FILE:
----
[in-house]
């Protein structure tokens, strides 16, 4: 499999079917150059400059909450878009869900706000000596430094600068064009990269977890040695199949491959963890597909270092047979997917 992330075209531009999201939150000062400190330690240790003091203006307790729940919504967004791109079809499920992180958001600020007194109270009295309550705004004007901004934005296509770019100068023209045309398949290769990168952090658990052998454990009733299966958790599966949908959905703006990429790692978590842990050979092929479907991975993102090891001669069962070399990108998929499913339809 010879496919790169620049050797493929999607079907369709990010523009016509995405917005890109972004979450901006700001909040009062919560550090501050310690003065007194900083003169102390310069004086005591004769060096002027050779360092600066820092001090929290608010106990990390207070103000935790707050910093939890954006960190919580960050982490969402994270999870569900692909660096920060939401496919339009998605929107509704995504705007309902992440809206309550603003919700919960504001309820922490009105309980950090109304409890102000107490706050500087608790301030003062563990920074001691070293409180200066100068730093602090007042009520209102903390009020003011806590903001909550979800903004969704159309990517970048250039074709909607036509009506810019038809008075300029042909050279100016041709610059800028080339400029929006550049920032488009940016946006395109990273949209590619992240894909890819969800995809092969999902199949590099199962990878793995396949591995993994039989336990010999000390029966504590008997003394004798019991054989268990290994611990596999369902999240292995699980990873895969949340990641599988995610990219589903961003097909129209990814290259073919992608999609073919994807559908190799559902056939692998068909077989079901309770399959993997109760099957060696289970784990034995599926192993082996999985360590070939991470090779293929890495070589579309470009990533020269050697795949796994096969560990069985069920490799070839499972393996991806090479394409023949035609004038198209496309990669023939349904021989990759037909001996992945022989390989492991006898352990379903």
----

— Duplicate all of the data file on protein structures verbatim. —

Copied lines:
[in-house]
């Protein structure tokens, strides 16, 4: 499999079917150059400059909450878009869900706000000596430094600068064009990269977890040695199949491959963890597909270092047979997917 992330075209531009999201939150000062400190330690240790003091203006307790729940919504967004791109079809499920992180958001600020007194109270009295309550705004004007901004934005296509770019100068023209045309398949290769990168952090658990052998454990009733299966958790599966949908959905703006990429790692978590842990050979092929479907991975993102090891001669069962070399990108998929499913339809 010879496919790169620049050797493929999607079907369709990010523009016509995405917005890109972004979450901006700001909040009062919560550090501050310690003065007194900083003169102390310069004086005591004769060096002027050779360092600066820092001090929290608010106990990390207070103000935790707050910093939890954006960190919580960050982490969402994270999870569900692909660096920060939401496919339009998605929107509704995504705007309902992440809206309550603003919700919960504001309820922490009105309980950090109304409890102000107490706050500087608790301030003062563990920074001691070293409180200066100068730093602090007042009520209102903390009020003011806590903001909550979800903004969704159309990517970048250039074709909607036509009506810019038809008075300029042909050279100016041709610059800028080339400029929006550049920032488009940016946006395109990273949209590619992240894909890819969800995809092969999902199949590099199962990878793995396949591995993994039989336990010999000390029966504590008997003394004798019991054989268990290994611990596999369902999240292995699980990873895969949340990641599988995610990219589903961003097909129209990814290259073919992608999609073919994807559908190799559902056939692998068909077989079901309770399959993997109760099957060696289970784990034995599926192993082996999985360590070939991470090779293929890495070589579309470009990533020269050697795949796994096969560990069985069920490799070839499972393996991806090479394409023949035609004038198209496309990669023939349904021989990759037909001996992945022989390989492991006898352990379903």